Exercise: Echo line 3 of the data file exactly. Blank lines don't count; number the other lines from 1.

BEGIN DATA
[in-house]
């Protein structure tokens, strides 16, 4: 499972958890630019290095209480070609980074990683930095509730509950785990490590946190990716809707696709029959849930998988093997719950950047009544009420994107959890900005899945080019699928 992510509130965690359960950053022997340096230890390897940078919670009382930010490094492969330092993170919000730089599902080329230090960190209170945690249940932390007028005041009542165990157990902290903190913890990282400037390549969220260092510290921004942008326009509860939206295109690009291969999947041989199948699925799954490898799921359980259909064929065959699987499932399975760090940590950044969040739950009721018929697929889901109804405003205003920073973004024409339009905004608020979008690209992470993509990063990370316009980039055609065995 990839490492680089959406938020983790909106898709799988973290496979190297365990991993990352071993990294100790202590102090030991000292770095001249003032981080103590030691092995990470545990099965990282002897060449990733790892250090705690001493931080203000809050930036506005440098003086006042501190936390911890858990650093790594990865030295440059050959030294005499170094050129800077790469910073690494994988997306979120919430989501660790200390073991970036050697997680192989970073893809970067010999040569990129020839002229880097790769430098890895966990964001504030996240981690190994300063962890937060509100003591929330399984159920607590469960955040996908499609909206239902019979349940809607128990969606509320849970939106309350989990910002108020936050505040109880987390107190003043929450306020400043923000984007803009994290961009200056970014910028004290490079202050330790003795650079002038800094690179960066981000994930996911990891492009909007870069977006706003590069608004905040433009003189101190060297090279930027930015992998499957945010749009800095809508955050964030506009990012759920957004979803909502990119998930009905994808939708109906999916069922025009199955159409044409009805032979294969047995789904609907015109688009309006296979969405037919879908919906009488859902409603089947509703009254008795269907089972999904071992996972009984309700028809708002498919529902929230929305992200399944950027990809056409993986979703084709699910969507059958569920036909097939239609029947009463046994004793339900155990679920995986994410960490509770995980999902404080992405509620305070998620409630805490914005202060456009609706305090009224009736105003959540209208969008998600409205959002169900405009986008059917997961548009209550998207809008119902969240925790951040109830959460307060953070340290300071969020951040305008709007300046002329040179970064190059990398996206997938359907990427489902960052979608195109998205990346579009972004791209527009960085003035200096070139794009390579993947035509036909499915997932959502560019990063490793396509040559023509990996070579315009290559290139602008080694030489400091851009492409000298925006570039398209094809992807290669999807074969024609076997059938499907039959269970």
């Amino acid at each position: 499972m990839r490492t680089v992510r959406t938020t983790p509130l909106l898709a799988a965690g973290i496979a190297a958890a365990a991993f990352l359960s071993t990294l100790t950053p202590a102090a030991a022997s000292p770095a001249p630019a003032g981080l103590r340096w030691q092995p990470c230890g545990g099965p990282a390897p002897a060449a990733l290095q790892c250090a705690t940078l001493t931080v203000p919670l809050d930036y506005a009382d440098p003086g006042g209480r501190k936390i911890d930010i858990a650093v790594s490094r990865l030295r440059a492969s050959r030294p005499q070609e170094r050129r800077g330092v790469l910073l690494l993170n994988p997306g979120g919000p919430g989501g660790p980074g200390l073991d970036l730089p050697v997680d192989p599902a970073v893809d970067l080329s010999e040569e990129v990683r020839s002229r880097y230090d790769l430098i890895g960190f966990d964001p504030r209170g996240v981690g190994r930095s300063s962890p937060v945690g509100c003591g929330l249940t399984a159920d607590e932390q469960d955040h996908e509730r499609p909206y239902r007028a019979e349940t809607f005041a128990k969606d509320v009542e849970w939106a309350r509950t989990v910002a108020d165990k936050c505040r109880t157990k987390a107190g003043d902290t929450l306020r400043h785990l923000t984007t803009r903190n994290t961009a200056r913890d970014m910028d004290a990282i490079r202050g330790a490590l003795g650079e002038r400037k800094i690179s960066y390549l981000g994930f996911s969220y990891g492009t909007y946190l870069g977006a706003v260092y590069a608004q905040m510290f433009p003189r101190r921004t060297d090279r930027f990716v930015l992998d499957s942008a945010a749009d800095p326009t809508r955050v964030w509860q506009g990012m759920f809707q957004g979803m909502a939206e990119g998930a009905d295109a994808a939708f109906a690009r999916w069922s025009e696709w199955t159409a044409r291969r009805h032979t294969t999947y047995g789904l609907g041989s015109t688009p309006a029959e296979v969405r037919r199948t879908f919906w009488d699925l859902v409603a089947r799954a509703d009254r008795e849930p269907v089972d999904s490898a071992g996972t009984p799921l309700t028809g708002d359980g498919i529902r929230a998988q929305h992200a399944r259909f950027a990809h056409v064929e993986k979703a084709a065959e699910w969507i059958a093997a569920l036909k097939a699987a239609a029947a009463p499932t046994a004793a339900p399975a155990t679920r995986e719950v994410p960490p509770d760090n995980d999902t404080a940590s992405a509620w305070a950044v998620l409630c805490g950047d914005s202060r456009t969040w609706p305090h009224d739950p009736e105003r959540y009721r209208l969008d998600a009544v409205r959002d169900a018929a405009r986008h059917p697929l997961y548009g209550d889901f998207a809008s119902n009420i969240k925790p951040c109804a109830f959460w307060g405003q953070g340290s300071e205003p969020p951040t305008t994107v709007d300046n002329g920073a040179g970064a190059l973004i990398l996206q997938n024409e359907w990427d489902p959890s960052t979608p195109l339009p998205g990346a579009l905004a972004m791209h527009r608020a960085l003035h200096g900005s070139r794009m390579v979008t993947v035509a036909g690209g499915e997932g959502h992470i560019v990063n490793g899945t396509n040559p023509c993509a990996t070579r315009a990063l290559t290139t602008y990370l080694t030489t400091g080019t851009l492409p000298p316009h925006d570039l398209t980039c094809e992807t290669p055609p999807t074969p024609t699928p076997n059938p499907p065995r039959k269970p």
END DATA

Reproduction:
């Amino acid at each position: 499972m990839r490492t680089v992510r959406t938020t983790p509130l909106l898709a799988a965690g973290i496979a190297a958890a365990a991993f990352l359960s071993t990294l100790t950053p202590a102090a030991a022997s000292p770095a001249p630019a003032g981080l103590r340096w030691q092995p990470c230890g545990g099965p990282a390897p002897a060449a990733l290095q790892c250090a705690t940078l001493t931080v203000p919670l809050d930036y506005a009382d440098p003086g006042g209480r501190k936390i911890d930010i858990a650093v790594s490094r990865l030295r440059a492969s050959r030294p005499q070609e170094r050129r800077g330092v790469l910073l690494l993170n994988p997306g979120g919000p919430g989501g660790p980074g200390l073991d970036l730089p050697v997680d192989p599902a970073v893809d970067l080329s010999e040569e990129v990683r020839s002229r880097y230090d790769l430098i890895g960190f966990d964001p504030r209170g996240v981690g190994r930095s300063s962890p937060v945690g509100c003591g929330l249940t399984a159920d607590e932390q469960d955040h996908e509730r499609p909206y239902r007028a019979e349940t809607f005041a128990k969606d509320v009542e849970w939106a309350r509950t989990v910002a108020d165990k936050c505040r109880t157990k987390a107190g003043d902290t929450l306020r400043h785990l923000t984007t803009r903190n994290t961009a200056r913890d970014m910028d004290a990282i490079r202050g330790a490590l003795g650079e002038r400037k800094i690179s960066y390549l981000g994930f996911s969220y990891g492009t909007y946190l870069g977006a706003v260092y590069a608004q905040m510290f433009p003189r101190r921004t060297d090279r930027f990716v930015l992998d499957s942008a945010a749009d800095p326009t809508r955050v964030w509860q506009g990012m759920f809707q957004g979803m909502a939206e990119g998930a009905d295109a994808a939708f109906a690009r999916w069922s025009e696709w199955t159409a044409r291969r009805h032979t294969t999947y047995g789904l609907g041989s015109t688009p309006a029959e296979v969405r037919r199948t879908f919906w009488d699925l859902v409603a089947r799954a509703d009254r008795e849930p269907v089972d999904s490898a071992g996972t009984p799921l309700t028809g708002d359980g498919i529902r929230a998988q929305h992200a399944r259909f950027a990809h056409v064929e993986k979703a084709a065959e699910w969507i059958a093997a569920l036909k097939a699987a239609a029947a009463p499932t046994a004793a339900p399975a155990t679920r995986e719950v994410p960490p509770d760090n995980d999902t404080a940590s992405a509620w305070a950044v998620l409630c805490g950047d914005s202060r456009t969040w609706p305090h009224d739950p009736e105003r959540y009721r209208l969008d998600a009544v409205r959002d169900a018929a405009r986008h059917p697929l997961y548009g209550d889901f998207a809008s119902n009420i969240k925790p951040c109804a109830f959460w307060g405003q953070g340290s300071e205003p969020p951040t305008t994107v709007d300046n002329g920073a040179g970064a190059l973004i990398l996206q997938n024409e359907w990427d489902p959890s960052t979608p195109l339009p998205g990346a579009l905004a972004m791209h527009r608020a960085l003035h200096g900005s070139r794009m390579v979008t993947v035509a036909g690209g499915e997932g959502h992470i560019v990063n490793g899945t396509n040559p023509c993509a990996t070579r315009a990063l290559t290139t602008y990370l080694t030489t400091g080019t851009l492409p000298p316009h925006d570039l398209t980039c094809e992807t290669p055609p999807t074969p024609t699928p076997n059938p499907p065995r039959k269970p």